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by James on December 12th, 2017


This month I’ve begun working on the Art After Turner project for the Hampshire Cultural Trust. The project consists of a commission from the Trust for me to make artwork in response to the Turner and the Sun exhibition, together with students from the Basingstoke College of  Technology (BCOT), and from the Winchester School of Art. Our work will be shown together at an exhibition at the Willis Museum in Basingstoke, from February next year.

I met with most of the students last week at The Willis, so that we could spend some time with the Turner exhibition before it ends, and to meet and introduce ourselves and our work.


Some of the BCOT and WSA students at The Willis Museum

There will be five more sessions with the BCOT students, which the Winchester students will join and act as mentors, as well as researching and developing their own work.

In the first session last week, we talked about how Turner used a range of ways to come to know and represent the sun in his work, from direct observation, and knowledge of contemporary developments in scientific theory, to poetry and myth.

Looking at Turner’s Sketchbooks

It is this holistic way of knowing the world, through both art and science, that is at the centre of our work, and the students will take their own artwork in whatever direction they feel is most appropriate to their developing practice as young artists.

I have started revisiting cyanotypes, which I first made for the Making Memories exhibition in the Summer, and other work made on or for the body. I am interested in how a place leaves its imprint on us, as the sun shines down on us, and we are surrounded by sounds, smells and other bodily sensations. The cyanotype process was developed by Sir John Herschel, son of the astronomer William Herschel and a contemporary of Turner.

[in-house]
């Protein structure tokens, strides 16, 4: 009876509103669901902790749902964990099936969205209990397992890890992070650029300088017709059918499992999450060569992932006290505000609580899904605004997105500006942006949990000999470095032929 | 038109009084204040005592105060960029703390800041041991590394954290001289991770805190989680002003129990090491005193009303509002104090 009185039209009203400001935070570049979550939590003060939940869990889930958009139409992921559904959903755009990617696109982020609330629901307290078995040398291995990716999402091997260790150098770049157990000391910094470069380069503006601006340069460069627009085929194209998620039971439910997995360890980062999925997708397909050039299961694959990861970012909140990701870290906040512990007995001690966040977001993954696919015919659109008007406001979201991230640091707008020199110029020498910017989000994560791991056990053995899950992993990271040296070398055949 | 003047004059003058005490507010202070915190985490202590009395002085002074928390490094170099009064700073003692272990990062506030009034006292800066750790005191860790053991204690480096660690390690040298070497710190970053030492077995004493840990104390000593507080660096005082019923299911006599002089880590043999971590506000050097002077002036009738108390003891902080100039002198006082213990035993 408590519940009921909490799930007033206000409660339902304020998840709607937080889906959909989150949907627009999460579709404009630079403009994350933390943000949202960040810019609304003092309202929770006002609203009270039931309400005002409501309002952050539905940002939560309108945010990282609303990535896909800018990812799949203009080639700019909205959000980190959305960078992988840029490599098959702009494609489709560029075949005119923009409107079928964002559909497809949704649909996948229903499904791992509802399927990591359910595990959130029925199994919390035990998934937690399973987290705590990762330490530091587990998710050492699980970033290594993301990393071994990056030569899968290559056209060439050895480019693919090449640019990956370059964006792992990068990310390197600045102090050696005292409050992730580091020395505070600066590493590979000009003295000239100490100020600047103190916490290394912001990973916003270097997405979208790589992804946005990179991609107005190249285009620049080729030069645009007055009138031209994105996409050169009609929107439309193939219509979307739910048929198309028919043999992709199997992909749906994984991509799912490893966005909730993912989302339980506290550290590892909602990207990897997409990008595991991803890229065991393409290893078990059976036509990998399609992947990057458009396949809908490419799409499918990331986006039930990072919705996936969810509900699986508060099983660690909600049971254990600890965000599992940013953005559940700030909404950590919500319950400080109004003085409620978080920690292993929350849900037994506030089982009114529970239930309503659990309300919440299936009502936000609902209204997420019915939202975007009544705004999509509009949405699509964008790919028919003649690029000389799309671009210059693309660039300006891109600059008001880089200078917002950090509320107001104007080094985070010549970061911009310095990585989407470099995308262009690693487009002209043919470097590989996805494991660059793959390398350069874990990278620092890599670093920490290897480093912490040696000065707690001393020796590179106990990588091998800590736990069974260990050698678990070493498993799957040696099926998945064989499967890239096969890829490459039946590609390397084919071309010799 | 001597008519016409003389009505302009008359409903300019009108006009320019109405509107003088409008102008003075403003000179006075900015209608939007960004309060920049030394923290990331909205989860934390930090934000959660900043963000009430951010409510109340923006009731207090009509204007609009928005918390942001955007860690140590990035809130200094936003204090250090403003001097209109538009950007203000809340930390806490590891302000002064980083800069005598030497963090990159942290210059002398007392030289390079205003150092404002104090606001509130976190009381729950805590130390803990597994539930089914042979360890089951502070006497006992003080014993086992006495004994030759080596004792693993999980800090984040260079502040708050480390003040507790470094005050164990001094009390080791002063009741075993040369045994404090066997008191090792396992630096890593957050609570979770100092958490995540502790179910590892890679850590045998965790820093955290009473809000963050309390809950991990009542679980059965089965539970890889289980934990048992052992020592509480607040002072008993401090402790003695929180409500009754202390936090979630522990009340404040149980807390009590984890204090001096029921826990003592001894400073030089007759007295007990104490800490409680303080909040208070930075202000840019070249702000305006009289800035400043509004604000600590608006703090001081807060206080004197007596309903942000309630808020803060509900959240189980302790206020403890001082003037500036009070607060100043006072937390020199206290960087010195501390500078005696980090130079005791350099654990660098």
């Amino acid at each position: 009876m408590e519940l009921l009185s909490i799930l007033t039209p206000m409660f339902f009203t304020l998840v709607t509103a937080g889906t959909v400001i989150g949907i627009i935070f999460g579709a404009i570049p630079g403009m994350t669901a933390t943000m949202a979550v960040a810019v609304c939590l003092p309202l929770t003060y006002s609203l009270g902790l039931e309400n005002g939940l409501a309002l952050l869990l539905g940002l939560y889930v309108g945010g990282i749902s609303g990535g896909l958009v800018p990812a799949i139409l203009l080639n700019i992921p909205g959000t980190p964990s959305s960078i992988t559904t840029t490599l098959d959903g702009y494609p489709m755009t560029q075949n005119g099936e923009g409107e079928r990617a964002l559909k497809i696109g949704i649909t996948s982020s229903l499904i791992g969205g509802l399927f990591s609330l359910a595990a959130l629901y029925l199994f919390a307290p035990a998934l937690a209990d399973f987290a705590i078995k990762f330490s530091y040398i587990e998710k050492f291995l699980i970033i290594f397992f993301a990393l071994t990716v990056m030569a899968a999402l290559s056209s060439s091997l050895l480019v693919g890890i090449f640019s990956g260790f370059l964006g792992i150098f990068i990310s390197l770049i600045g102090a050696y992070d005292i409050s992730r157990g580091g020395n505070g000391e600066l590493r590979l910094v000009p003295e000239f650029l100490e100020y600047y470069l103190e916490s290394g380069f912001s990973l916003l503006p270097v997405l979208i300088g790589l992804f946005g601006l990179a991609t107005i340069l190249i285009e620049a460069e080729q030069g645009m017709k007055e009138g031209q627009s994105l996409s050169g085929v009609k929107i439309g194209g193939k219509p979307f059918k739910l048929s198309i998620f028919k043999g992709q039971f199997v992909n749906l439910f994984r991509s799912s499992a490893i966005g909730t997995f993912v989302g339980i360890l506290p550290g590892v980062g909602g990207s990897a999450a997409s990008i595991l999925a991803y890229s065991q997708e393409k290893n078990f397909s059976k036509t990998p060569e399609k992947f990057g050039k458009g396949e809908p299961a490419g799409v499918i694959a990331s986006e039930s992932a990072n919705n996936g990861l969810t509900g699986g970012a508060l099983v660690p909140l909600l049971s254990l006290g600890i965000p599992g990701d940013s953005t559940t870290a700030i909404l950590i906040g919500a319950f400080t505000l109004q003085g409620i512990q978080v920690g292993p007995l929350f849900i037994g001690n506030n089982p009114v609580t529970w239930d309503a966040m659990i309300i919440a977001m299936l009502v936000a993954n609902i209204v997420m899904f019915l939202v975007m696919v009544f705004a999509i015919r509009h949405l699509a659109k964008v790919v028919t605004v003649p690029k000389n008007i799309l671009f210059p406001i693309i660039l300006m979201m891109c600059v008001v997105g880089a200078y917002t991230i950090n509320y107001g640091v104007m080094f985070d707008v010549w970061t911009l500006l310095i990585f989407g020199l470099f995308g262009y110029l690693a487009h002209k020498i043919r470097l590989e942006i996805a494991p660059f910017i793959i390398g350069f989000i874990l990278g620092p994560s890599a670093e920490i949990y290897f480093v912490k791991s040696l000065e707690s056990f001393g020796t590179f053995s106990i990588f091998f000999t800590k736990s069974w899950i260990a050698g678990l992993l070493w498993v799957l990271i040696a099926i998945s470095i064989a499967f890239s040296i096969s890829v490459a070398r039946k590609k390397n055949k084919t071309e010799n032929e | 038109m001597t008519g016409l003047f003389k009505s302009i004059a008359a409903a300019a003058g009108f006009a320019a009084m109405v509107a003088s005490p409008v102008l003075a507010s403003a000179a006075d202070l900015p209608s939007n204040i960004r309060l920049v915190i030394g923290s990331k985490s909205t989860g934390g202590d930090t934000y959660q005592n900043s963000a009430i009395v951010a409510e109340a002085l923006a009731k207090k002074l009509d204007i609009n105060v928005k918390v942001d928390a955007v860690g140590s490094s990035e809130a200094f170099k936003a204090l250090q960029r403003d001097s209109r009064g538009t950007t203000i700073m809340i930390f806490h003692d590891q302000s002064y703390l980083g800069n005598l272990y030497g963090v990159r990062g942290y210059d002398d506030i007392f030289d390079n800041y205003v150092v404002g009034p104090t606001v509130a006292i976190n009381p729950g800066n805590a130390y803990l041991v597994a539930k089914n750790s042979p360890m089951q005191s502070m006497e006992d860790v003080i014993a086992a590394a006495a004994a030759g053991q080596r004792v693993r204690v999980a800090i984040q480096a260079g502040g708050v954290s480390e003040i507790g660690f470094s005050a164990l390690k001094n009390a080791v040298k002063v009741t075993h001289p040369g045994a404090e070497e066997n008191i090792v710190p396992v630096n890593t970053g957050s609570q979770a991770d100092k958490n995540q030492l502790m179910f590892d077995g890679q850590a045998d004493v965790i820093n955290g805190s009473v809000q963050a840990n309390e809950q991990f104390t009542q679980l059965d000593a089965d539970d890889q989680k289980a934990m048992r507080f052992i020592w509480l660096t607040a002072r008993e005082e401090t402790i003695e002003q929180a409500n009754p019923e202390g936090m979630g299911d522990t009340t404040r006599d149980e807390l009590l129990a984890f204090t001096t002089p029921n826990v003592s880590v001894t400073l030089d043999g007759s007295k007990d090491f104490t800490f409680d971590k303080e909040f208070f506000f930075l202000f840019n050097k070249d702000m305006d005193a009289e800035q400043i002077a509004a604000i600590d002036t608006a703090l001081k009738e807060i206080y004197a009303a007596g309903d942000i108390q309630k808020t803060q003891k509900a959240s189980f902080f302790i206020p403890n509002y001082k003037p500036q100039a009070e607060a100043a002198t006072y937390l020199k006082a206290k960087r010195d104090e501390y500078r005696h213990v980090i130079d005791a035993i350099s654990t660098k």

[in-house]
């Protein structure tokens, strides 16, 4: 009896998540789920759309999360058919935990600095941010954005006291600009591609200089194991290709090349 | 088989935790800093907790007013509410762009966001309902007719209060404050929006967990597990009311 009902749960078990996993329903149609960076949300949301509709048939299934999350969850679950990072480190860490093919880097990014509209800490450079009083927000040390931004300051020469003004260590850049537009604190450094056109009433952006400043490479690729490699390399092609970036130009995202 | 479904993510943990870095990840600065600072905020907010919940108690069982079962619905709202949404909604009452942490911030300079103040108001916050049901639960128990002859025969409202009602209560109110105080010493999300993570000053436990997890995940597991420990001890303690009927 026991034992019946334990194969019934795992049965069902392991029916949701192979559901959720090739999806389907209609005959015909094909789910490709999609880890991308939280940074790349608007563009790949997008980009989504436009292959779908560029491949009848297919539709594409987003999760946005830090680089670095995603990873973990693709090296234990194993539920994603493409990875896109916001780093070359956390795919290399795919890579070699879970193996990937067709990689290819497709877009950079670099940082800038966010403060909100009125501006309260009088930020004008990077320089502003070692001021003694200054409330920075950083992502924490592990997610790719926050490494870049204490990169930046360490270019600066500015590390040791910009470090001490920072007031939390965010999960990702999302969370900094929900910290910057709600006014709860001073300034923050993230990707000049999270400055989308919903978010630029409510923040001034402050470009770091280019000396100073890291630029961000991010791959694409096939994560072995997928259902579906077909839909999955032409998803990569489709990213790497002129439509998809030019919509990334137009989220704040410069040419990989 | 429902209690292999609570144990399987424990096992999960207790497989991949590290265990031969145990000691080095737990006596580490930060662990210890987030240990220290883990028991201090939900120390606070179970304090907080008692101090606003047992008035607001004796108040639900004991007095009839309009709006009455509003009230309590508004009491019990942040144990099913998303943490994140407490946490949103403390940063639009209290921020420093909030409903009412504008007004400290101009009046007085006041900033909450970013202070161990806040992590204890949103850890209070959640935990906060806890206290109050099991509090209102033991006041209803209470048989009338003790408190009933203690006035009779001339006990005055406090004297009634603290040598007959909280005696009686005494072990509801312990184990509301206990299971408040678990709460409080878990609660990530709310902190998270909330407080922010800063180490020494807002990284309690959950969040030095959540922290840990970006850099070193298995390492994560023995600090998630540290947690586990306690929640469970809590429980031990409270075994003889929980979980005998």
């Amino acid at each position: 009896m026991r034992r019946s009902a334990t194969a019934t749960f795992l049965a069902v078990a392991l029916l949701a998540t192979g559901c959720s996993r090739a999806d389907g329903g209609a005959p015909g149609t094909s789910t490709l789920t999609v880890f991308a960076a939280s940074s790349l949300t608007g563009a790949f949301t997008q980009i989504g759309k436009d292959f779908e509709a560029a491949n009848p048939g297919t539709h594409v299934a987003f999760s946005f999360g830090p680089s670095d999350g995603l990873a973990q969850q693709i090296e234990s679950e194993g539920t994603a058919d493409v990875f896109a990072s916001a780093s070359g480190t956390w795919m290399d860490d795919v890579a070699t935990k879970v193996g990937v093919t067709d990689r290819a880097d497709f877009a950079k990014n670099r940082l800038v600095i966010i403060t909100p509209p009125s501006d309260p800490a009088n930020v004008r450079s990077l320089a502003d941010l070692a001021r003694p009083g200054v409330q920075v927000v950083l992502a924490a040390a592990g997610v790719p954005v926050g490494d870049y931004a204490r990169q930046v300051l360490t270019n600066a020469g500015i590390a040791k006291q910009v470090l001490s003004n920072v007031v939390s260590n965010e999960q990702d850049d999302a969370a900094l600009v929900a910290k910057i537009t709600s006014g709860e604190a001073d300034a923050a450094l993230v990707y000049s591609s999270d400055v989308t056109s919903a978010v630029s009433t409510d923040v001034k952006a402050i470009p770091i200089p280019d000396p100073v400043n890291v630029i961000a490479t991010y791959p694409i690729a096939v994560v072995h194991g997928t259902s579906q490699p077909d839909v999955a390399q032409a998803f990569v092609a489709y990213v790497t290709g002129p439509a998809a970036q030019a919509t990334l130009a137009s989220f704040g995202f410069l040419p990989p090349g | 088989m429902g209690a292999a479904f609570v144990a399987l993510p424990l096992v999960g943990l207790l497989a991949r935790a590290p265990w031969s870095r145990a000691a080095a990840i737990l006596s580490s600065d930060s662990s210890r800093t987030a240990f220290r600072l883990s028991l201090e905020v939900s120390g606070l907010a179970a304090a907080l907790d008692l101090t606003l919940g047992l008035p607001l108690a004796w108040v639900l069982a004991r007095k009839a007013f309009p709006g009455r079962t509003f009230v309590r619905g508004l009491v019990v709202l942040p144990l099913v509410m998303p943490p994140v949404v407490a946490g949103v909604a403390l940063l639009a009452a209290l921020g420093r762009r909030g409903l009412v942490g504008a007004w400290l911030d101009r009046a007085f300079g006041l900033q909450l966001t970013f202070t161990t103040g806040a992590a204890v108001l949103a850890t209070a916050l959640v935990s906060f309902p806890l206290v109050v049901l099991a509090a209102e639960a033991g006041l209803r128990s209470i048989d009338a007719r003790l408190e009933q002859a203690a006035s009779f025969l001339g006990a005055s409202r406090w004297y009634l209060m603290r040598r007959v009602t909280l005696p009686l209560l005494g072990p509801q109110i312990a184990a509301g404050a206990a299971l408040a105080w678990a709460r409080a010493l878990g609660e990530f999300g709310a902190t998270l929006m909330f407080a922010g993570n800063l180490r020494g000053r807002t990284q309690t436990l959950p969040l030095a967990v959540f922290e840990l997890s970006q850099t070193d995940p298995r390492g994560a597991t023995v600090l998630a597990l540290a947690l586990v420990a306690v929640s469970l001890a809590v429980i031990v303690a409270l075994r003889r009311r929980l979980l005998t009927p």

Whilst looking at different white clothing that I could use to receive these imprints through the cyanotype process, I came across lab-coats online and ordered myself one. The white lab-coat may be a bit of a stereotypical symbol for a scientist, but I am enjoying the idea that through it my work becomes more playful and performative, and connects with my interests in Holistic Science and Goethean Science – where knowledge is gained through relationship, through artful ways of investigating natural phenomenon, rather than a more distanced form of measurement and analysis.

For this piece of work I am focusing on a short cycling route made up of a loop of country lanes that begins and ends where I live in Wiltshire, which I recently made a Bundle and Pages for, and which for the purposes of this work I am calling The Chirton Loop. I am excited by the idea that I can wear my lab-coat as I cycle the lanes, pausing to collect, write, draw and record, allowing the sun to create images on my back in the form of cyanotypes, and for the previously white coat to evolve and develop through my journeys.

I have started playing with maps of the route/area, layering them through multiple exposure photographs with images of my body, and today I made a cyanotype on an old t-shirt of my Dad’s to see what would happen in this weather.

I wasn’t sure how well the Winter sunshine would work (propped up on my bin to catch the low sun), but the image is looking good, with much more contrast than I was expecting, although it’s still wet in this photo.

Tomorrow I’ll be at BCOT, catching up with progress and hearing what research the students themselves have been carrying out. Please do follow all of our progress via the #ArtAfterTurner hashtag on Instagram and other social media.

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